Understanding Competing Demands, Part Deux: A Sample Workout

On Wednesday, I touched on competing demands and how these will affect the quantity, and quality, of the training stressors appropriately applied to athletes and general fitness enthusiasts alike. I used myself as an example of making a major mistake in attempting to obliterate a great athlete while not understanding everything he was facing outside the gym walls of SAPT. You can read it here in case you missed it.

Getting right to it, below is a sample lower body workout I may use with an athlete who is performing sprints and change-of-direction training with his or her sports team, throwing/hitting two days per week, and maybe getting in a lift or two under the watch of his high school coach. There are obviously countless scenarios that would affect the individualized programming of the specific athlete, but the one below should at least give you an idea.

 

A) Trap Bar Deadlift* 1×3, then 1×3@90% weight used in set 1
B1) DB Split Squat ISO Hold
B2) ½ Kneeling SA Cable or Band Row**
2-3×5/side hold :5

3×8/side

C1) DL Hip Thrust, Back+Feet Elevated***
C2) Sandbag Walkover
C3) Side-Lying Wallslide with Slider
2×8 hold :5
2×6
2×8/side
D) Sledge Swings or EASY Prowler Push 2-3×10/side or 3 Trips

*Work up to one “heavy” set of three, and then do one more set of three at 90% of the last weight used.
**Even though this session would be considered “lower body,” I added this because I really feel people can’t get enough horizontal pulling. Especially with the unilateral version you receive a bit of added core stability and thoracic mobility to boot.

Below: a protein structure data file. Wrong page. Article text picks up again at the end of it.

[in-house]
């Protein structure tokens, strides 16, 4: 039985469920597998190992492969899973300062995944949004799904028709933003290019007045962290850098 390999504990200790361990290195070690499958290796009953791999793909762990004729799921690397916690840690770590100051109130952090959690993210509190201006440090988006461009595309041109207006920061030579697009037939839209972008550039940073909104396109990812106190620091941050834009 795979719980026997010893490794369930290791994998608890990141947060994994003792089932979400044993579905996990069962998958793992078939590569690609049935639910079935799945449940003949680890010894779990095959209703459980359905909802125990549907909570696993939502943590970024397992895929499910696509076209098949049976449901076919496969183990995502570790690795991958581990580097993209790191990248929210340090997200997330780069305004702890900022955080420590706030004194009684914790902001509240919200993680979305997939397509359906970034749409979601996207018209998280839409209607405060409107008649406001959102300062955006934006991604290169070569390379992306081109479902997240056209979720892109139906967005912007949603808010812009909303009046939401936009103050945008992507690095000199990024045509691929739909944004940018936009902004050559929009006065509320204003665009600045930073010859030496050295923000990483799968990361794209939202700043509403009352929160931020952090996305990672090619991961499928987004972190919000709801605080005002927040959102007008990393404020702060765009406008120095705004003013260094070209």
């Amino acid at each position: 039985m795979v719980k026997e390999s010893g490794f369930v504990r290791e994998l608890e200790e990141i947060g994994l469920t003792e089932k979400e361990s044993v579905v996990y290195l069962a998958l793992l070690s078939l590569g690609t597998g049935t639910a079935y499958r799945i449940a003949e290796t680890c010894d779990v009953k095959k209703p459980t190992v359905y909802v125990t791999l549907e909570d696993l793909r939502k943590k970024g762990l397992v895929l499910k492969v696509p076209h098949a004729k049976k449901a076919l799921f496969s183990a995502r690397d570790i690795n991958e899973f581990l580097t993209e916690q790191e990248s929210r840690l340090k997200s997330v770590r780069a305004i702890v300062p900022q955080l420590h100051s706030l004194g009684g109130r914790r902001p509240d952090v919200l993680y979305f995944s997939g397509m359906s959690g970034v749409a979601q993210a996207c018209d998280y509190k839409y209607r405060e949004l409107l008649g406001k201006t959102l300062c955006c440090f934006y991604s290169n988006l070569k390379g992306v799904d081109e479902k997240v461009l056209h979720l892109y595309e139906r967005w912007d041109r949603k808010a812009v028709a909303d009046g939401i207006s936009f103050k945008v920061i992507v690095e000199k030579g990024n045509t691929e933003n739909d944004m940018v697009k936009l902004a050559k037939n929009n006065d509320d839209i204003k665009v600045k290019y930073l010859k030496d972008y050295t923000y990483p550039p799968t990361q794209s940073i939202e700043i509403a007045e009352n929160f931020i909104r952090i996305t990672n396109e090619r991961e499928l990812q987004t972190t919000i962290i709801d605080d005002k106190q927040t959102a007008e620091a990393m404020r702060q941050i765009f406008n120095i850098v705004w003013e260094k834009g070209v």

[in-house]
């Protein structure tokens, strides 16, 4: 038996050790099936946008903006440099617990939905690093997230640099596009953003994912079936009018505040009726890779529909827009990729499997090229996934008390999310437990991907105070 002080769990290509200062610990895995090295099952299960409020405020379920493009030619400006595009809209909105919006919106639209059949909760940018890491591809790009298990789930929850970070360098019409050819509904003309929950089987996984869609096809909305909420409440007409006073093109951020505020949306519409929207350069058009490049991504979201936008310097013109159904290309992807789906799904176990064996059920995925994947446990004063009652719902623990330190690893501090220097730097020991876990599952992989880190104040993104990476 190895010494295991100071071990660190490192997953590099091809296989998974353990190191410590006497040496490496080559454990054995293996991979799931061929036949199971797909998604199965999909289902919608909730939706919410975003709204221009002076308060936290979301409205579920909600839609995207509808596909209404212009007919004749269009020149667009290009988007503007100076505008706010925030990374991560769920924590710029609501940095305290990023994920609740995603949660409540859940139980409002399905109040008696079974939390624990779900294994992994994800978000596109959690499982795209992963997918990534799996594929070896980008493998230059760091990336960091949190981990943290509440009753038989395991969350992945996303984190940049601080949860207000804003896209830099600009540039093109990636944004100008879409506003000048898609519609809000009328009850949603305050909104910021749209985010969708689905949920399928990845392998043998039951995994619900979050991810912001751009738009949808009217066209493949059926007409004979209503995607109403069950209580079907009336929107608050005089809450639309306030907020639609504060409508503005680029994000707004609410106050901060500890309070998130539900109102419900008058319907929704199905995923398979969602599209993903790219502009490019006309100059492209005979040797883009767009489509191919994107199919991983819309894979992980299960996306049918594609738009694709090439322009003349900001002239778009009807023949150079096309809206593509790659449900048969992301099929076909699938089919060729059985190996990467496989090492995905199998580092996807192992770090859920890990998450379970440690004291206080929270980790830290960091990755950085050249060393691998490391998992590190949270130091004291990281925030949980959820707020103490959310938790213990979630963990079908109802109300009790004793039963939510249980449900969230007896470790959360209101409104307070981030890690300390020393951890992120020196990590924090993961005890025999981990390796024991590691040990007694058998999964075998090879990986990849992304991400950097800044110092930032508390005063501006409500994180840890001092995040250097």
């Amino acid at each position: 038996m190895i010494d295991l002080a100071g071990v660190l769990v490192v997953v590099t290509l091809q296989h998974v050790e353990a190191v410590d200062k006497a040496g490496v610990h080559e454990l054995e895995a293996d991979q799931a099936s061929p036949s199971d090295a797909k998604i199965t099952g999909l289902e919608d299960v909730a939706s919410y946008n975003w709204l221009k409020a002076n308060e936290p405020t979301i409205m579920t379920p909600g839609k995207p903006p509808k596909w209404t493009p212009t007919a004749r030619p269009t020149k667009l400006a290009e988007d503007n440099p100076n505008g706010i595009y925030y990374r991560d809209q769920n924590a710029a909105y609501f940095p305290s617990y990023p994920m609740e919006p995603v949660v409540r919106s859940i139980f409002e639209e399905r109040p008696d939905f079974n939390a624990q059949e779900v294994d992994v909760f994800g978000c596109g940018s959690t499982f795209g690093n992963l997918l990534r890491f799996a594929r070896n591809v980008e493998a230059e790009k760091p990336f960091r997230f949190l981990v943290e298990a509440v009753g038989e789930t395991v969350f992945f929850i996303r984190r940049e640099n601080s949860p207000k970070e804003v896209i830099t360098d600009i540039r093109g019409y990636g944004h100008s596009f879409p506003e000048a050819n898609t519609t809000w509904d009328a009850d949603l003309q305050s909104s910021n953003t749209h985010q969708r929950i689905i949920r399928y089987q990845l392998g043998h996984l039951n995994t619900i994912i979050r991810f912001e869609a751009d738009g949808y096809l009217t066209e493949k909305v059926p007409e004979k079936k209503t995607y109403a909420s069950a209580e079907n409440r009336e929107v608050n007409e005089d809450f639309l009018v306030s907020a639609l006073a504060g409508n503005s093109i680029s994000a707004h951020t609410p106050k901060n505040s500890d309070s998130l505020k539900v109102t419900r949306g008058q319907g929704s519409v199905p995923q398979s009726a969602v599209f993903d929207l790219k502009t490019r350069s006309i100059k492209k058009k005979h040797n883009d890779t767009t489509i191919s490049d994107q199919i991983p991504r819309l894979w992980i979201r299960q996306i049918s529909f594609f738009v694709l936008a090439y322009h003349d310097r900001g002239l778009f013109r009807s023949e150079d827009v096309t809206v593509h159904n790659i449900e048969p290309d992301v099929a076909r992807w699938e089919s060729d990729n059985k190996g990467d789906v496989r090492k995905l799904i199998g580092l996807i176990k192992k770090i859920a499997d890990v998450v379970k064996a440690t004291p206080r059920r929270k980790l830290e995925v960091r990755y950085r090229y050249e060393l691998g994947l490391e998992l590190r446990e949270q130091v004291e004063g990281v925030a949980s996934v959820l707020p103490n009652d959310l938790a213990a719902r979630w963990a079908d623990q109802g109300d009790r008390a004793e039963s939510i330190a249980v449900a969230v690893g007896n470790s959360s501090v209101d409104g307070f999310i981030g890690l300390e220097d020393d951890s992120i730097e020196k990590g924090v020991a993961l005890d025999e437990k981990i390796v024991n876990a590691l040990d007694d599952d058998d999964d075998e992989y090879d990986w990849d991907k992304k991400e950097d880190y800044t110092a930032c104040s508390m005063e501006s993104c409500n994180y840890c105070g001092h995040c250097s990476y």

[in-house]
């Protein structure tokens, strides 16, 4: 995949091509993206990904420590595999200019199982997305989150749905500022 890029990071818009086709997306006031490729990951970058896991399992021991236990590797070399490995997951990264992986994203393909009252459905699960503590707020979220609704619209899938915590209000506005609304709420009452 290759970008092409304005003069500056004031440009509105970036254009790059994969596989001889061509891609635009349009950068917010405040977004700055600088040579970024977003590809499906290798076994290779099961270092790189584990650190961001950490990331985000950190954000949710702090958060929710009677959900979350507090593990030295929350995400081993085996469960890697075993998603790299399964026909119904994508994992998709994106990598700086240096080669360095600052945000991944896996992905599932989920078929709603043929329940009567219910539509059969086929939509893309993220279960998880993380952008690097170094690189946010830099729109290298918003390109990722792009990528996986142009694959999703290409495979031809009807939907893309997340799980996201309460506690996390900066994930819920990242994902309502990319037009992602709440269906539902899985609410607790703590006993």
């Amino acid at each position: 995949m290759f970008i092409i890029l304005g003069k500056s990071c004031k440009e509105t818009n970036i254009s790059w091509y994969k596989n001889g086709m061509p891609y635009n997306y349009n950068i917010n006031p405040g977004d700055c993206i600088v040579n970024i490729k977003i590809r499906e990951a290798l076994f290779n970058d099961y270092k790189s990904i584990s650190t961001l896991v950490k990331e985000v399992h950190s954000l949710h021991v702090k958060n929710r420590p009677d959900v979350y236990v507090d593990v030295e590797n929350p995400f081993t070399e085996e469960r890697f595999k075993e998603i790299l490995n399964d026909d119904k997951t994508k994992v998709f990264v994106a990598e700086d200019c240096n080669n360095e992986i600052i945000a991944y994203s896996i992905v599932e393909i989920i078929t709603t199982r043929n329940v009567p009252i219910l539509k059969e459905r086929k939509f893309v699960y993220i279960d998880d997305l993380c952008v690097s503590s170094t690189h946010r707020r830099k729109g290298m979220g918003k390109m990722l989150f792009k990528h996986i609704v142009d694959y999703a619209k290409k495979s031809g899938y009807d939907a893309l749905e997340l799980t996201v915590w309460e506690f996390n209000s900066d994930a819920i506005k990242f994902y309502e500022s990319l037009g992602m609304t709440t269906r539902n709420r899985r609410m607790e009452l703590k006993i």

***Your butt cheeks should feel like they’re about to fall off the bone if you do these correctly.

B1) Split Squat ISO

B2) 1/2 Kneeling SA Band Row

C1) DL Hip Thrust, Back+Feet Elevated

C3) Side-Lying Wallslide with Slider

D) Sledge Swings

The above program will provide plenty training stimulus to elicit positive strength adaptations, while at the same time not fatiguing the athlete to the point of sending him or her backwards. Also, while I didn’t list them, there would also be plenty of mobilization drills to help “undue” the crappy positioning and imbalances that the athlete accrues throughout the week.

With the trap bar deadlift, you’ll receive a solid dose of work for the entire posterior chain while still giving the quads plenty stimuli (as the trap bar deadlift engages the quads a bit more than conventional deads), along with some healthy compressive stress (which the spine tends to handle better than shear stress).

The accessory work will hit most of the things that athletes fail to receive from their other spheres of training, namely:

  • Glute strength and endurance (which, unless you’re first name is Don, and last name Juan, there’s about a 110% chance you lack these)
  • Scapular retraction and depression
  • Serratus anterior work
  • The lateral subsystem (QL, adductor complex, and glute medius)
  • Light conditioning (with the sledge or prowler) that should “wake-up” the athlete more than anything as opposed to some insane glycolytic session

In all honesty, I tried to come up with a clever way to end this post but…I got nothin’.